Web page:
How Handheld Mobile Device Size and Hand Location May Affect Divided Attention by Spencer Castro is a research study. Castro (2017) explores how mobile devices’ screen size affects attention when interacting with multiple displays simultaneously. The author argues that screen size affects a person’s attention capability and multitasking performance concerning the background device. However, screen size and other variables do not influence the person’s performance on the mobile device.
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At the beginning of the article, the author discusses how various social groups, in particular adolescents, often use different mobile devices. Castro (2017) also describes how the increasing number of mobile device users correlates with public safety indicators. Various scientific sources and official statistics support the reasoning. The researcher formulates such a research question as to how mobile devices’ design aspects, such as screen size and device dimensions, affect people’s attention capacity and multitasking performance (Castro, 2017). The author also draws attention to the fact that there is a small amount of research on this topic.
The author of the study conducted two experiments to find answers to the research question. The first experiment was conducted to evaluate human reaction time changes during dual-task activities with a frontal mobile device and a background stationary device (Castro, 2017). The first experiment involved about fifty participants. The second experiment implied activity only with mobile devices with different screen sizes in order to assess their impact on human attention capability (Castro, 2017). According to Castro (2017), about one hundred and twenty participants took part in the experiment, but few of them had to be excluded from the sample due to software problems. Graphs and photographs support the text segment that describes the progress of both experiments.
Analysis of the data obtained through experiments showed several results. Castro (2017) argues that there is a causation between screen size and increased response moment to the stationary device. The larger the screen size of a frontal phone or tablet, the more time a person spends on responding to a background monitor and the more things they miss. The author also points out that the screen size does not affect the reaction time if the activity is of a single-task nature (Castro, 2017). However, mobile devices with large screens are more attention-demanding.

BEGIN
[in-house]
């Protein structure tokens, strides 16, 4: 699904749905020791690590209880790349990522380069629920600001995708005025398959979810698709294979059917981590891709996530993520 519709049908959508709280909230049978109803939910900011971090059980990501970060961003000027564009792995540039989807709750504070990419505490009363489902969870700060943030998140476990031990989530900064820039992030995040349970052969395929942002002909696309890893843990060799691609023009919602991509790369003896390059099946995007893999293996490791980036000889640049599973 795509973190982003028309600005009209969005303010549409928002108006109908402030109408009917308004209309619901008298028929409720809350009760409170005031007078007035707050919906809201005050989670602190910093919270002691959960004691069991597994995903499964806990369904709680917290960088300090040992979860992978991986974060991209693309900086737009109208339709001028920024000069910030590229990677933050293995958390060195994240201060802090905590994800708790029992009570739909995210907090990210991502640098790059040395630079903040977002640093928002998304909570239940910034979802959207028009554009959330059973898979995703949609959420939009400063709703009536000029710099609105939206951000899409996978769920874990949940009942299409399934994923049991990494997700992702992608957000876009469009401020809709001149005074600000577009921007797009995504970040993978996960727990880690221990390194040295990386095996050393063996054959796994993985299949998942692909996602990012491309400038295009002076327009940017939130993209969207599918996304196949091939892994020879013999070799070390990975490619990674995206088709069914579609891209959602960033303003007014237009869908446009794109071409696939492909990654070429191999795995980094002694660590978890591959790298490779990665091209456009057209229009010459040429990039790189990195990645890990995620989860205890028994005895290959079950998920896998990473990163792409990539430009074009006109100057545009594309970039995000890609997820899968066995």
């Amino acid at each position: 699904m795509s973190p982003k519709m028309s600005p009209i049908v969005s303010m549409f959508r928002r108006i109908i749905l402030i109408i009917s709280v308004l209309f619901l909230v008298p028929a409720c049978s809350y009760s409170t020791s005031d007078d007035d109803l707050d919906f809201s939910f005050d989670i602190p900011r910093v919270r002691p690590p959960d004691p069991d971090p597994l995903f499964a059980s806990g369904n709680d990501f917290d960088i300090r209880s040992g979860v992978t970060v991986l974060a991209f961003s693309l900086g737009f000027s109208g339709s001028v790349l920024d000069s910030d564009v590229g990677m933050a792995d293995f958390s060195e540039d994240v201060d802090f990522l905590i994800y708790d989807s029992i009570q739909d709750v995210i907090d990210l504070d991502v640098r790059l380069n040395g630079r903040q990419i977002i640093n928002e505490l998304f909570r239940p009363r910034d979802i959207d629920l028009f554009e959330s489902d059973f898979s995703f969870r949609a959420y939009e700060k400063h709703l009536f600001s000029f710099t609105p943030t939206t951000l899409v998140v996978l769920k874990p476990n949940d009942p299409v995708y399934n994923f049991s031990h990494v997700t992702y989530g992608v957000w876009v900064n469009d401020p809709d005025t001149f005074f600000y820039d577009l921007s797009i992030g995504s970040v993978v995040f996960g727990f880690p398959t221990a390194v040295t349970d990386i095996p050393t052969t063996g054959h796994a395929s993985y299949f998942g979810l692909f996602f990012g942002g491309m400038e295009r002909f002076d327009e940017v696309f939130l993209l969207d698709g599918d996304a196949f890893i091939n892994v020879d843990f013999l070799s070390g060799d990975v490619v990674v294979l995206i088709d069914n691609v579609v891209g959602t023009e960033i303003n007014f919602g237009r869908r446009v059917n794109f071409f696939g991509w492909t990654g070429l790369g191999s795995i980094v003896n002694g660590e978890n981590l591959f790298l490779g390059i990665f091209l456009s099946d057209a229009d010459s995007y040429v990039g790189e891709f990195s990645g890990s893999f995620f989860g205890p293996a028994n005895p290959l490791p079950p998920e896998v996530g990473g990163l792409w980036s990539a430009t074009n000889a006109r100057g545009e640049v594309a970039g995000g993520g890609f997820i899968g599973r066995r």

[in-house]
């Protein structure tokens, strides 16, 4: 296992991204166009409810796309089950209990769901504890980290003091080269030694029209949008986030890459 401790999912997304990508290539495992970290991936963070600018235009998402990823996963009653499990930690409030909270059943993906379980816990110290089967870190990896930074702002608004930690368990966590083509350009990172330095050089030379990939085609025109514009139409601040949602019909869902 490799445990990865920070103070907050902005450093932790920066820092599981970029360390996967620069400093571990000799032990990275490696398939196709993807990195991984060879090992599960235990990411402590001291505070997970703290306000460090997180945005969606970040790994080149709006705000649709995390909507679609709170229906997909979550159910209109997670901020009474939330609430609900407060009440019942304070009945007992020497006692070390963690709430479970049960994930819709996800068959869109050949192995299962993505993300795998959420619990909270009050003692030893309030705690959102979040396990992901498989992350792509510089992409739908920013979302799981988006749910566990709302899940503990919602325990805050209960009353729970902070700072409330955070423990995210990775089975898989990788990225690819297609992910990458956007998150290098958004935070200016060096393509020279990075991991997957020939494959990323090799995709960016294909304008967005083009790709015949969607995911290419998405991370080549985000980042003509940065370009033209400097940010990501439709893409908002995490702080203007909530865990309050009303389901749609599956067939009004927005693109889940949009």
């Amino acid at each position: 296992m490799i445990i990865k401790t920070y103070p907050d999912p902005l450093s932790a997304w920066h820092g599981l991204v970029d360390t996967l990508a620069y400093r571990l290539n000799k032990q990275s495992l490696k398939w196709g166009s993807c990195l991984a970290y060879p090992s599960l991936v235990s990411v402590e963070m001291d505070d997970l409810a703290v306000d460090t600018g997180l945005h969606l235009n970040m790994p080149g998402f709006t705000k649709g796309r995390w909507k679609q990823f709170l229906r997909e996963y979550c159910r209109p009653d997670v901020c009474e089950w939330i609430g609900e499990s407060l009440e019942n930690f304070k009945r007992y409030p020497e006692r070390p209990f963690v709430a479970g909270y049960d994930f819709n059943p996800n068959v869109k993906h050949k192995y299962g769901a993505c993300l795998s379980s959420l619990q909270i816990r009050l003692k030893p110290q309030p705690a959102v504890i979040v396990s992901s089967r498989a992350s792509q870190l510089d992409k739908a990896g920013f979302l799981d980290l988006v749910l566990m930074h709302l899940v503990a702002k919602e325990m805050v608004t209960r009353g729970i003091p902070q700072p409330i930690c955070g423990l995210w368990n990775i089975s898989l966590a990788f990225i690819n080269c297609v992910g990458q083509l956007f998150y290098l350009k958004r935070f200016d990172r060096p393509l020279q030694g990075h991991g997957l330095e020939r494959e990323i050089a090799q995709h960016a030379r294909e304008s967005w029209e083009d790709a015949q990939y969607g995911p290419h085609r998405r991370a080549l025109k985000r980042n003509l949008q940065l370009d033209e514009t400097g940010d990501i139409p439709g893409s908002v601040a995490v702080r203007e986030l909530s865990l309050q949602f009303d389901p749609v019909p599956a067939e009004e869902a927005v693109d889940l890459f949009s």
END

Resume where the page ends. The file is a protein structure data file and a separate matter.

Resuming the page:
Castro claims that the defining parameter of mobile devices responsible for the increased participants’ response time is the size of the screen and not the weight, hand distance, display dimensions, or other variables. The author also clarifies such possible research limitations as specifics of the tasks that were determined for frontal mobile phones and tablets in the course of two-task and single-task experiments (Castro, 2017). Castro also identifies such an influencing factor as the chosen positioning for the background stationary devices, namely, behind or above the frontal mobile device.
Castro explains that this study will be useful for designers and users of mobile devices, as well as for people who work with multi-screen tools. The author emphasizes that this research should not be applied in aviation and other driving activities because a specific topic was considered (Castro, 2017). Castro also advises other researchers to focus future works on factors such as hand distance, hands on the screen, and other social groups such as older adults.
Castro, Spencer C. (2017). How handheld mobile device size and hand location may affect divided attention. University of California.
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